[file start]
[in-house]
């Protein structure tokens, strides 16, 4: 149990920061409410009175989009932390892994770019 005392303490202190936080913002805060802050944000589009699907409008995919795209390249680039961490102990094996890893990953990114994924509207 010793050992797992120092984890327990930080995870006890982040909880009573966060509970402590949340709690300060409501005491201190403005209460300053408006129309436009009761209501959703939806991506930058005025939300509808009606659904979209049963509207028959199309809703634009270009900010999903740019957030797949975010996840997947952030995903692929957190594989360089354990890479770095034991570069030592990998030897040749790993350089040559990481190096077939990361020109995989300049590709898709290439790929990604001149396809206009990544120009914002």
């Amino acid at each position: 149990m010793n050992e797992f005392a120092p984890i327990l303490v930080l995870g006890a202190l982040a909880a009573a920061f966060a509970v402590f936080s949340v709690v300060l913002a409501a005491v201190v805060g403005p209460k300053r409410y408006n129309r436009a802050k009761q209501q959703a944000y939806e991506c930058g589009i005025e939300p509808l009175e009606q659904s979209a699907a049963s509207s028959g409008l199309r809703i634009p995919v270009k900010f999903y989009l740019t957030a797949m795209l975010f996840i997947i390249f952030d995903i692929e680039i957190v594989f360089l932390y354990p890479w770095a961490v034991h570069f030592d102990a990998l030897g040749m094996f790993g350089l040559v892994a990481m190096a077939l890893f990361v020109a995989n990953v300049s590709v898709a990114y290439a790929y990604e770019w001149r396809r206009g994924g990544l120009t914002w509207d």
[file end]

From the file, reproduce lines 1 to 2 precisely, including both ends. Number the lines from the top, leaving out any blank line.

[in-house]
């Protein structure tokens, strides 16, 4: 149990920061409410009175989009932390892994770019 005392303490202190936080913002805060802050944000589009699907409008995919795209390249680039961490102990094996890893990953990114994924509207 010793050992797992120092984890327990930080995870006890982040909880009573966060509970402590949340709690300060409501005491201190403005209460300053408006129309436009009761209501959703939806991506930058005025939300509808009606659904979209049963509207028959199309809703634009270009900010999903740019957030797949975010996840997947952030995903692929957190594989360089354990890479770095034991570069030592990998030897040749790993350089040559990481190096077939990361020109995989300049590709898709290439790929990604001149396809206009990544120009914002």